So that's all for now, I had no idea that I would have so much to say about Botswana. Thanks for the comments about the blog thus far, glad you are finding our tales entertaining.

Until next time, be well, love to you all.

P and K (somewhere in Africa)


Tuesday, August 10, 2010

Farewell Namibia, Dumela Botswana! 5000km's from point of origin

Greetings once again, as we have now crossed over into Botswana, I thought I would leave you a few images that will highlight what we will remember Namibia for...
Firstly, the open spaces that go on forever... enough said...

Secondly, quad biking in Swakopmund! What a blast that was. You just ride over these majestic dunes and carve your own tracks. They go on forever and you become so disoriented with the sheer size of nothingness, a definite highlight for us both.

The almighty dunes of Sossusvlei! That is Karla on the horizon, this is coming down from Dune 49, so called as it it the 49th dune from where the dunes start and it is located 49km's from the camp.

Lastly, GRAVEL ROADS!!! Beautiful as the landscape that surrounds them is, by the time we left I had had enough. More specifically, "Sink Plate" (that is Afrikaans and does not read like a plate for your dinner, pronounced, "sunk plaata", or similar). They are not really an issue for big 4x4's but on a heavily loaded motorcycle they are bone jarring monsters that had me cursing non stop. I longed for bitumen daily and my wife knew all about it...

In summary, we had high expectations for Namibia and it didn't disappoint. The open spaces and sheer nothingness were astounding and the silence was at times overwhelming. I still don't know where all the people in the south of the country are however, days on end and not a soul in sight.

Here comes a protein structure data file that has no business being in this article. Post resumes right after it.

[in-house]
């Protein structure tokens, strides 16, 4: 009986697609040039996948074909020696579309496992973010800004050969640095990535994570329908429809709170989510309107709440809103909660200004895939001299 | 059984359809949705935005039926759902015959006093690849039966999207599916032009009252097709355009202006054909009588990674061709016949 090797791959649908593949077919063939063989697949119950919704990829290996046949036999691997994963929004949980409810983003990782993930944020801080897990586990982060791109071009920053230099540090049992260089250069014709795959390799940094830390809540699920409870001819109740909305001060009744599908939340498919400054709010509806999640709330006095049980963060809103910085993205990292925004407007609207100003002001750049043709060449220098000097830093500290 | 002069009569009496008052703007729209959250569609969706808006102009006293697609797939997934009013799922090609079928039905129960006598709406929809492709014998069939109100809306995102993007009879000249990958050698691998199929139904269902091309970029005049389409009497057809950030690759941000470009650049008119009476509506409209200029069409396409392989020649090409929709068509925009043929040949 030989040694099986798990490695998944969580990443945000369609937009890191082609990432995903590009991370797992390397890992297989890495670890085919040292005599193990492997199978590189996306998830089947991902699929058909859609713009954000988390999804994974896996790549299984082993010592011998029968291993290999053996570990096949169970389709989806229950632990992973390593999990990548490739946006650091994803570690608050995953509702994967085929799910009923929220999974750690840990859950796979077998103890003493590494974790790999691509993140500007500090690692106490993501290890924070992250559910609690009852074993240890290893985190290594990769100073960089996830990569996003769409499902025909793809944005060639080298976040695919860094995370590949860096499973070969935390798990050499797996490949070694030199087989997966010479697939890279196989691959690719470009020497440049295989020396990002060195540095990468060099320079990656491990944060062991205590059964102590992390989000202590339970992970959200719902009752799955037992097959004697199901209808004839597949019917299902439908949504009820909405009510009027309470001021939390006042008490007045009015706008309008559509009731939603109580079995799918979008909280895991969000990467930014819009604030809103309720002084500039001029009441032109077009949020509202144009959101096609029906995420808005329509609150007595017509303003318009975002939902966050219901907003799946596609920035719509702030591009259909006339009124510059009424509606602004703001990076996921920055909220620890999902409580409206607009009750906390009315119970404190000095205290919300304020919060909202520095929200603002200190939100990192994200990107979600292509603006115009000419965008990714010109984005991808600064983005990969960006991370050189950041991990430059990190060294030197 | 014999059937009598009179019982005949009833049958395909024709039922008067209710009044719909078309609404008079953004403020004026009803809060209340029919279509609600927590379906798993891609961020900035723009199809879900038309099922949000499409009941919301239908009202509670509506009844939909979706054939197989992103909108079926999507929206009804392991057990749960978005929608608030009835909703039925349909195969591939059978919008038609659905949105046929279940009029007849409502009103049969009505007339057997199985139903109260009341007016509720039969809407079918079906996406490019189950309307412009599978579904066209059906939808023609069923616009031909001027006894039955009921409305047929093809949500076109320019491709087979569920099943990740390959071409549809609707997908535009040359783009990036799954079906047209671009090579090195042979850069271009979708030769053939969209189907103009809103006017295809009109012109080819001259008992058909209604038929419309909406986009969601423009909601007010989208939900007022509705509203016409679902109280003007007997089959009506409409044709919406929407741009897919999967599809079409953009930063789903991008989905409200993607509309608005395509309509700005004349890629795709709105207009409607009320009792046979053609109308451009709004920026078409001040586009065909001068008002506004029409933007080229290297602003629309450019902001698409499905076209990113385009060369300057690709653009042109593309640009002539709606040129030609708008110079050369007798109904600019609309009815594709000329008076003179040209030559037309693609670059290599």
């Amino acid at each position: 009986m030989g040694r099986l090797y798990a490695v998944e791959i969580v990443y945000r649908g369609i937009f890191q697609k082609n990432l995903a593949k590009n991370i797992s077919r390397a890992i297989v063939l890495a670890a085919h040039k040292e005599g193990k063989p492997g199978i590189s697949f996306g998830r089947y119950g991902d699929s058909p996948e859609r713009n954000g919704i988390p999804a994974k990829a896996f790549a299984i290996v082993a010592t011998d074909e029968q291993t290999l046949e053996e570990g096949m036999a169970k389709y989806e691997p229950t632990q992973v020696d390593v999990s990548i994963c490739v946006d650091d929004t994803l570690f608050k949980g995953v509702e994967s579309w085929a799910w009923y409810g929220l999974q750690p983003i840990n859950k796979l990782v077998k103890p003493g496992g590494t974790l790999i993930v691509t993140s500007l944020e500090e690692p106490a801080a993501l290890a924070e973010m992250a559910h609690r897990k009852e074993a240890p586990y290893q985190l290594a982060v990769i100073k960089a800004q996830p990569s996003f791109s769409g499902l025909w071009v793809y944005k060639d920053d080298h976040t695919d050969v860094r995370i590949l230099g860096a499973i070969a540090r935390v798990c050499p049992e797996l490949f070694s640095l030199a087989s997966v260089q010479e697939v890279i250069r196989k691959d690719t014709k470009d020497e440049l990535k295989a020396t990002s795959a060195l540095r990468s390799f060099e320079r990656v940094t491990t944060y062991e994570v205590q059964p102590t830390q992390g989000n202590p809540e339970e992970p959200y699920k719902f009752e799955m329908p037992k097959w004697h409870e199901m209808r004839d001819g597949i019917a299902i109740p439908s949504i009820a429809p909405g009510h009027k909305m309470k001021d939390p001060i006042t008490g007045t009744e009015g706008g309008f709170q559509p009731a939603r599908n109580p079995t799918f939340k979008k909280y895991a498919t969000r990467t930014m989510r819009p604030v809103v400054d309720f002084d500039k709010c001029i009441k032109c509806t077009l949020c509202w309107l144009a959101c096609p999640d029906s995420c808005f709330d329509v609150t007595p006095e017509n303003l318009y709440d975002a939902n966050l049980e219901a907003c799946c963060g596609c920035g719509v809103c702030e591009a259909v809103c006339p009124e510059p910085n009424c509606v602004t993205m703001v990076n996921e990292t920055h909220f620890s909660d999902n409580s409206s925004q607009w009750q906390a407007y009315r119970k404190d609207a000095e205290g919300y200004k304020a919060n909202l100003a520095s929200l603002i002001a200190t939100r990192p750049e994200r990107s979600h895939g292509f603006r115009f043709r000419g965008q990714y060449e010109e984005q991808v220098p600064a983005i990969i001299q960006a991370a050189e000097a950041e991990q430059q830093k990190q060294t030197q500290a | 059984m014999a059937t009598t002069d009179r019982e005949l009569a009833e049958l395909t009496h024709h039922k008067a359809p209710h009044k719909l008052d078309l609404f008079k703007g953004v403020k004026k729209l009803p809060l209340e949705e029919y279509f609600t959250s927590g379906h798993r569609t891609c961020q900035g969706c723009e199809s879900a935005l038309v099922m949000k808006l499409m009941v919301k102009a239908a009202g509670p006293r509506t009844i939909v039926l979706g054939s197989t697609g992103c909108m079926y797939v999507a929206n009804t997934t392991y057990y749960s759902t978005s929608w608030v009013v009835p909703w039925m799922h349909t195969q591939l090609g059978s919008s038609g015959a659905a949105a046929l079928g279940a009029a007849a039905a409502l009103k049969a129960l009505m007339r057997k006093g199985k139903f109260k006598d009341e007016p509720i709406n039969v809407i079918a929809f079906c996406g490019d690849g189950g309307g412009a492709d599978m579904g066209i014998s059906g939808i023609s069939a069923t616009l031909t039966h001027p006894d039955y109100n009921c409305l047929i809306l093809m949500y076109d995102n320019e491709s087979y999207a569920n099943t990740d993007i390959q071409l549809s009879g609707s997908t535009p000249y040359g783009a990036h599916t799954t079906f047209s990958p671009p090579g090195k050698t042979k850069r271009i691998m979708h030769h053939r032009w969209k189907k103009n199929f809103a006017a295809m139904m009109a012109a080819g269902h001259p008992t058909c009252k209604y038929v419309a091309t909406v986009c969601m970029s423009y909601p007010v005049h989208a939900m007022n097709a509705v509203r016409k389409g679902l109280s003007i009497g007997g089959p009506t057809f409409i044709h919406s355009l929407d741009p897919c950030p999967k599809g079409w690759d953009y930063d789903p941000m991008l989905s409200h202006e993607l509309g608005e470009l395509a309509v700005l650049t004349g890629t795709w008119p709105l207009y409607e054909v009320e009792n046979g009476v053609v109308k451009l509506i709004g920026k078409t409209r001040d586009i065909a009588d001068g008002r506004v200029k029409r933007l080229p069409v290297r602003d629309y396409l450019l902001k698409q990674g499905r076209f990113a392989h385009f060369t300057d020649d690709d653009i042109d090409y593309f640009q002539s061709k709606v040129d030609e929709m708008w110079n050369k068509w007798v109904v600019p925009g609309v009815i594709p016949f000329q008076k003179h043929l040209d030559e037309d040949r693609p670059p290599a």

Here is a few shots of some interesting people that we have met thus far on our trip. Firstly, these two Germans had ridden 10000km's in six weeks. They flagged us down in need of a pump. They bought these Chinese motorcycles in North West Africa and were limited to 80 - 100kmh. They were a tad crazy we thought, still legends for sure!

This is Andrew out hot air balloon pilot, he is training to become a commercial pilot and gave us a very memorable flight over the Kalahari.

This is Tondo, he was our quad biking guide for our trip into the dunes in Swakopmund. Hilariously, a short way into our trip, Karla got bogged on one of the steep dunes. Tondo didn't appear to be too impressed and went to her aid. He told her to get off the bike and then said to her, "You can walk...". Those that know Karla will know that that is like saying, "Noone puts baby in the corner". When she got her hands back on the bike at the top of the dune she snatched it back from him and rode like a demon for the rest of the day. Seriously, Tondo and I had Yamaha Raptors, zinging little racey quad bikes, she stayed with us on her 125 automatic beasty and did all of the dunes just as we did. Legendary...

This is Herero lady that we met on the road in a place called Ugab.